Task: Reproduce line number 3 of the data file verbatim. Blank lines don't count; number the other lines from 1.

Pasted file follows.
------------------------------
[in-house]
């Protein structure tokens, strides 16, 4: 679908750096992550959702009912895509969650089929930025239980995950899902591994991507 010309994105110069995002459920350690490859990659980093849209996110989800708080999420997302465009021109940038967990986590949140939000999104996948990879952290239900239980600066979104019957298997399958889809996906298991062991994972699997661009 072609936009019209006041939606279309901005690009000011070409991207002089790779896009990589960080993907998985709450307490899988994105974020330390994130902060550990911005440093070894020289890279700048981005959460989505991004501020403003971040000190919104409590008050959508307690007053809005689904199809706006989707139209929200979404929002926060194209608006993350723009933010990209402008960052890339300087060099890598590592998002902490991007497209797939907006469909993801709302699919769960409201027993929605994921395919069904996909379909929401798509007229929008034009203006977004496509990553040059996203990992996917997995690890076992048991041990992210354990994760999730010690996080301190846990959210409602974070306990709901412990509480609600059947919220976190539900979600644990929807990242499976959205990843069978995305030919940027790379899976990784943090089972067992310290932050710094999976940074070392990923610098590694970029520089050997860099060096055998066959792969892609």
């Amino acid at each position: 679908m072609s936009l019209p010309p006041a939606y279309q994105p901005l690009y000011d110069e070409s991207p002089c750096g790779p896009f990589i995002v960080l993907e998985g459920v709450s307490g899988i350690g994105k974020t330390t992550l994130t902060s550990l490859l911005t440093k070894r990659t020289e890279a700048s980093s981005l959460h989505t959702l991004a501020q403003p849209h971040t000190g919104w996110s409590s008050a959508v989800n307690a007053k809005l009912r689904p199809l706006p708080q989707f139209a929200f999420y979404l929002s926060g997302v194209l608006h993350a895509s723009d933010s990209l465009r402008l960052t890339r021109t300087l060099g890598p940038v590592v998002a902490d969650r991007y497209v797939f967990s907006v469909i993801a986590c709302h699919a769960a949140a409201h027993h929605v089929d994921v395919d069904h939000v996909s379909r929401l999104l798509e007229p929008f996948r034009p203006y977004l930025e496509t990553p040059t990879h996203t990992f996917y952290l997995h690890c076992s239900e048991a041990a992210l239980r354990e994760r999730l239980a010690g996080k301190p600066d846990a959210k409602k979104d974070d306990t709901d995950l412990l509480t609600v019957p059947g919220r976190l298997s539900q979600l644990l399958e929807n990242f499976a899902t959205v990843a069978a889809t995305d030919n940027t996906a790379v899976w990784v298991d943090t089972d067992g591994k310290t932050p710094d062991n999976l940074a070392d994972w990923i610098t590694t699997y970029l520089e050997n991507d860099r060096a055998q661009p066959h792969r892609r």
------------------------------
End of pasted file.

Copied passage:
């Amino acid at each position: 679908m072609s936009l019209p010309p006041a939606y279309q994105p901005l690009y000011d110069e070409s991207p002089c750096g790779p896009f990589i995002v960080l993907e998985g459920v709450s307490g899988i350690g994105k974020t330390t992550l994130t902060s550990l490859l911005t440093k070894r990659t020289e890279a700048s980093s981005l959460h989505t959702l991004a501020q403003p849209h971040t000190g919104w996110s409590s008050a959508v989800n307690a007053k809005l009912r689904p199809l706006p708080q989707f139209a929200f999420y979404l929002s926060g997302v194209l608006h993350a895509s723009d933010s990209l465009r402008l960052t890339r021109t300087l060099g890598p940038v590592v998002a902490d969650r991007y497209v797939f967990s907006v469909i993801a986590c709302h699919a769960a949140a409201h027993h929605v089929d994921v395919d069904h939000v996909s379909r929401l999104l798509e007229p929008f996948r034009p203006y977004l930025e496509t990553p040059t990879h996203t990992f996917y952290l997995h690890c076992s239900e048991a041990a992210l239980r354990e994760r999730l239980a010690g996080k301190p600066d846990a959210k409602k979104d974070d306990t709901d995950l412990l509480t609600v019957p059947g919220r976190l298997s539900q979600l644990l399958e929807n990242f499976a899902t959205v990843a069978a889809t995305d030919n940027t996906a790379v899976w990784v298991d943090t089972d067992g591994k310290t932050p710094d062991n999976l940074a070392d994972w990923i610098t590694t699997y970029l520089e050997n991507d860099r060096a055998q661009p066959h792969r892609r």